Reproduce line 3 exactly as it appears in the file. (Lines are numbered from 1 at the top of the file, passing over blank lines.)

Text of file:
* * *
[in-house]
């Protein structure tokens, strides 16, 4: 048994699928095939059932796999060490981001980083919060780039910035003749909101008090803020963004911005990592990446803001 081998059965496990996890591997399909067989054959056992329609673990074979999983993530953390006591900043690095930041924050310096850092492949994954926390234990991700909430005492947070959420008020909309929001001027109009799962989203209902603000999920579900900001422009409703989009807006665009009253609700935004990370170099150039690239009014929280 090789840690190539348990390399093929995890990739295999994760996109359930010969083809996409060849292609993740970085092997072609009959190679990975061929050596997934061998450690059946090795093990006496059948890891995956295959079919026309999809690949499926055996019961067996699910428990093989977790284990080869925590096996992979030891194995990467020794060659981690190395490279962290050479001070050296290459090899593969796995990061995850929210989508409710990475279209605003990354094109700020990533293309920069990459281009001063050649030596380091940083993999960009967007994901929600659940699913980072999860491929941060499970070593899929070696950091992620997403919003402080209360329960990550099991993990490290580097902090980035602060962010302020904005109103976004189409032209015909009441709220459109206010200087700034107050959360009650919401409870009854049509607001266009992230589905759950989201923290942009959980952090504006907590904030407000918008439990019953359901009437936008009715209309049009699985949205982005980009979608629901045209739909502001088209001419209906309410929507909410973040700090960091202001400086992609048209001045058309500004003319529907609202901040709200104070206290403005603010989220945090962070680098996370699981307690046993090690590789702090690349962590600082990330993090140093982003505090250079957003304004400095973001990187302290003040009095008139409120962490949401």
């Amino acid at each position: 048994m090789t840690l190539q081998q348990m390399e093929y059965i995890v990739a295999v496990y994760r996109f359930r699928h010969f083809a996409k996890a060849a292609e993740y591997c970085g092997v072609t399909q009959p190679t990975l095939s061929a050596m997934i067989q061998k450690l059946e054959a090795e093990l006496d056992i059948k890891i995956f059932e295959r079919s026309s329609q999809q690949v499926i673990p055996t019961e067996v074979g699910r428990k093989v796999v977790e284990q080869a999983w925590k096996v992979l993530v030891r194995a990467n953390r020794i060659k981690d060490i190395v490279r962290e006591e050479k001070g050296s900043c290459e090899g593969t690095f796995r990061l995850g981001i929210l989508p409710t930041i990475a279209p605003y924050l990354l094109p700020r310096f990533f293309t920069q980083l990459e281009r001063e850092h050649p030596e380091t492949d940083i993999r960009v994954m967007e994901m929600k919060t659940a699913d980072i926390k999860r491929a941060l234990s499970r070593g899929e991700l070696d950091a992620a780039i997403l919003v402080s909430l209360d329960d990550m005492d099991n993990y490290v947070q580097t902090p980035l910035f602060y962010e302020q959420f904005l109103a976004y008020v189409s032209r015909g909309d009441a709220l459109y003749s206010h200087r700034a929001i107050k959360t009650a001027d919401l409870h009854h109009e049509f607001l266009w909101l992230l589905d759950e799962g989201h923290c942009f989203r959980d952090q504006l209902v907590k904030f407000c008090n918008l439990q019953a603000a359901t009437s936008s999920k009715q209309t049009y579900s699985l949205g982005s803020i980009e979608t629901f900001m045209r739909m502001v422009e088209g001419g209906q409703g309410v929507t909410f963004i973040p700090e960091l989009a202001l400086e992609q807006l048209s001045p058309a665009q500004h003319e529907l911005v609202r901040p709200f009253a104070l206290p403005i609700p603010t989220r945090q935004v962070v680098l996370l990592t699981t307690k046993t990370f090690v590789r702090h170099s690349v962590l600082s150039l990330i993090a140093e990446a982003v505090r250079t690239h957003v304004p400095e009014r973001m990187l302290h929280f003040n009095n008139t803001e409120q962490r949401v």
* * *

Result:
């Amino acid at each position: 048994m090789t840690l190539q081998q348990m390399e093929y059965i995890v990739a295999v496990y994760r996109f359930r699928h010969f083809a996409k996890a060849a292609e993740y591997c970085g092997v072609t399909q009959p190679t990975l095939s061929a050596m997934i067989q061998k450690l059946e054959a090795e093990l006496d056992i059948k890891i995956f059932e295959r079919s026309s329609q999809q690949v499926i673990p055996t019961e067996v074979g699910r428990k093989v796999v977790e284990q080869a999983w925590k096996v992979l993530v030891r194995a990467n953390r020794i060659k981690d060490i190395v490279r962290e006591e050479k001070g050296s900043c290459e090899g593969t690095f796995r990061l995850g981001i929210l989508p409710t930041i990475a279209p605003y924050l990354l094109p700020r310096f990533f293309t920069q980083l990459e281009r001063e850092h050649p030596e380091t492949d940083i993999r960009v994954m967007e994901m929600k919060t659940a699913d980072i926390k999860r491929a941060l234990s499970r070593g899929e991700l070696d950091a992620a780039i997403l919003v402080s909430l209360d329960d990550m005492d099991n993990y490290v947070q580097t902090p980035l910035f602060y962010e302020q959420f904005l109103a976004y008020v189409s032209r015909g909309d009441a709220l459109y003749s206010h200087r700034a929001i107050k959360t009650a001027d919401l409870h009854h109009e049509f607001l266009w909101l992230l589905d759950e799962g989201h923290c942009f989203r959980d952090q504006l209902v907590k904030f407000c008090n918008l439990q019953a603000a359901t009437s936008s999920k009715q209309t049009y579900s699985l949205g982005s803020i980009e979608t629901f900001m045209r739909m502001v422009e088209g001419g209906q409703g309410v929507t909410f963004i973040p700090e960091l989009a202001l400086e992609q807006l048209s001045p058309a665009q500004h003319e529907l911005v609202r901040p709200f009253a104070l206290p403005i609700p603010t989220r945090q935004v962070v680098l996370l990592t699981t307690k046993t990370f090690v590789r702090h170099s690349v962590l600082s150039l990330i993090a140093e990446a982003v505090r250079t690239h957003v304004p400095e009014r973001m990187l302290h929280f003040n009095n008139t803001e409120q962490r949401v």